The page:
A performance at the 2018 Sidewalk Festival in Detroit. Credit: Trilogy Beats
Growing up, Ryan Myers-Johnson took the Detroit city bus from her home on the northwest side to get to school downtown, rides she remembers filling her with amazement as she looked out at the city’s architecture and landscape. Years later, she credits that scenery as one of the inspirations for her decision to pursue the arts as a career, earning her bachelor of arts in dance and film from University of Michigan and working as a choreographer.
In the last decade, however, she’s been focused on bringing art out of the establishment and into Detroiters’ own neighborhoods.
“The theater, museums, galleries, there’s a code of conduct that people often feel like they have to abide by. There’s unwritten rules about who has access to those types of places,” she said. Instead, she’s looked “for ways to just remove all of that and just give people access to art that’s relevant to them, and inspires them.”
Myers-Johnson founded Sidewalk Detroit as a nonprofit in 2012; nine years later, its annual festival has grown to bring in more artists, more communities, more programming and work that continues throughout the year. This year’s Sidewalk Festival — called the Healing Revival Party — began last weekend and hosts original programming every Saturday through Aug. 14, featuring more from 30 performers and artists, including House of Jit, Phil Simpson, Cherise Morris, Thornetta Davis, Ajara Alghali, Levon Kafafian and Paulette Brockington.
The festival brings together public art, public engagement and green infrastructure.
“Our overall vision is to look at arts and culture as a means to create a more beautiful self-actualized existence [in] public space,” Myers-Johnson said, adding that they aim to cultivate more equitable and joyful public spaces during and beyond the festival.
Making a stage out of a parking lot
In its early years, the Sidewalk Festival took place at Grand River and Lahser, and now springs up at sites across the city — events for this year’s fest include murals, music and theater at the site of a future greenway in Chadsey-Condon; a night market in the Joy-Southfield area; and sound bubbles and dance at the Manistique Creative Empowerment Garden and Treehouse in Jefferson Chalmers.
Before each festival, Sidewalk Detroit puts out open calls for artists and contributors. The team also makes sure to reach out to community groups before setting up shop in their neighborhood.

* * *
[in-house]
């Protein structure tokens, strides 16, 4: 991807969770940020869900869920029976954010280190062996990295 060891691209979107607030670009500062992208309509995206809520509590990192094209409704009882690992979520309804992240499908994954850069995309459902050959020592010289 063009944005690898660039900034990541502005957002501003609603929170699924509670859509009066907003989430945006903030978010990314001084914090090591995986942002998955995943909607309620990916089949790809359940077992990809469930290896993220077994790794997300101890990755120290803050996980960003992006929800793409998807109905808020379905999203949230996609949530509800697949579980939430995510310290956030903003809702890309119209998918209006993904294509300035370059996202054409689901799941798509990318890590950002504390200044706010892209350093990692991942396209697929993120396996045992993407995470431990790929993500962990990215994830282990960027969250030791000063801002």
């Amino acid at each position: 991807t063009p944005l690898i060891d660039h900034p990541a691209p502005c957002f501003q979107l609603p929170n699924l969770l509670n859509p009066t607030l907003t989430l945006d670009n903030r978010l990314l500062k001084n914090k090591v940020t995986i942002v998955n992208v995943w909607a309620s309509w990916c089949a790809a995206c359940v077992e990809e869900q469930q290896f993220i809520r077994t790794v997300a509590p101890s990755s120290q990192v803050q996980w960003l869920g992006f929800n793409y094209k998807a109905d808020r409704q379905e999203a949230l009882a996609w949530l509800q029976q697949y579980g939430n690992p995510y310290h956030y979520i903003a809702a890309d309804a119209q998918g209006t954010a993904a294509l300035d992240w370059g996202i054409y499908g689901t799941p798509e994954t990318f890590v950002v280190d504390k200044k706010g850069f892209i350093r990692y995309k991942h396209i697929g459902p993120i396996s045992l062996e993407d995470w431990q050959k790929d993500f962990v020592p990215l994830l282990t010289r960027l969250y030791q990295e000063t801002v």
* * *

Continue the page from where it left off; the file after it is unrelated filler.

“We usually have a pretty overwhelming response of positivity and support in regards to bringing artists to some of the spaces and in our neighborhoods that haven’t seen as much investment and love as residents deserve,” Myers-Johnson said.
Artists are commissioned to provide work at non-traditional sites, including allies, sidewalks, storefronts and community gardens.
Planning a performance at a vacant lot can be a challenge for artists used to working in a gallery or venue where they have everything they need for support. With Sidewalk Detroit, artists are not only given the duty of constructing art but creating the atmosphere for individuals in the community to feel empowered. They look for work that “creates a space of power and creativity,” Myers-Johnson said.
Weathering the pandemic and year-round activation
When Myers-Johnson and her team aren’t working on the festival, they’ve turned their attention to Eliza Howell Park in the Brightmoor community. According to Myers-Johnson, the area’s lack of investment pushed her and the team to start hosting regular activities in the park, like yoga classes, jazz nights and harvest festivals.
Sidewalk Detroit’s focus on placemaking has also naturally evolved into taking a role in grassroots neighborhood development.
“We pretty much have community meetings around different developments every week,” Myers-Johnson said. “If we’re working on a park project, greenway project or public art plan, that just involves working together with those residents to design the new development.”
During the pandemic, Sidewalk Detroit limited in-person events but moved programming online, commissioning pieces for a virtual artist residency and hosting online health, yoga and African dance classes.
“Instead of doing the festival, we did a neighborhood concert series,” Myers-Johnson said. “We brought artists directly to neighborhoods, we didn’t advertise it, we just went door-to-door working with residents to spread the word that there would be a performance on their block” that they could attend from their porches.
Though Myers-Johnson said she was happy to be able to host larger public events again after the struggles of finding funding and collaborating during the pandemic, those block concerts were just as aligned with their mission of wanting residents to fully get a chance to come out and enjoy the experience.
“I think success is just seeing people create beautiful memories, joyful experiences, and seeing the community come together. It’s also about helping an artist actualize their vision,” Myers-Johnson said.
Find the schedule of events on the Sidewalk Festival site.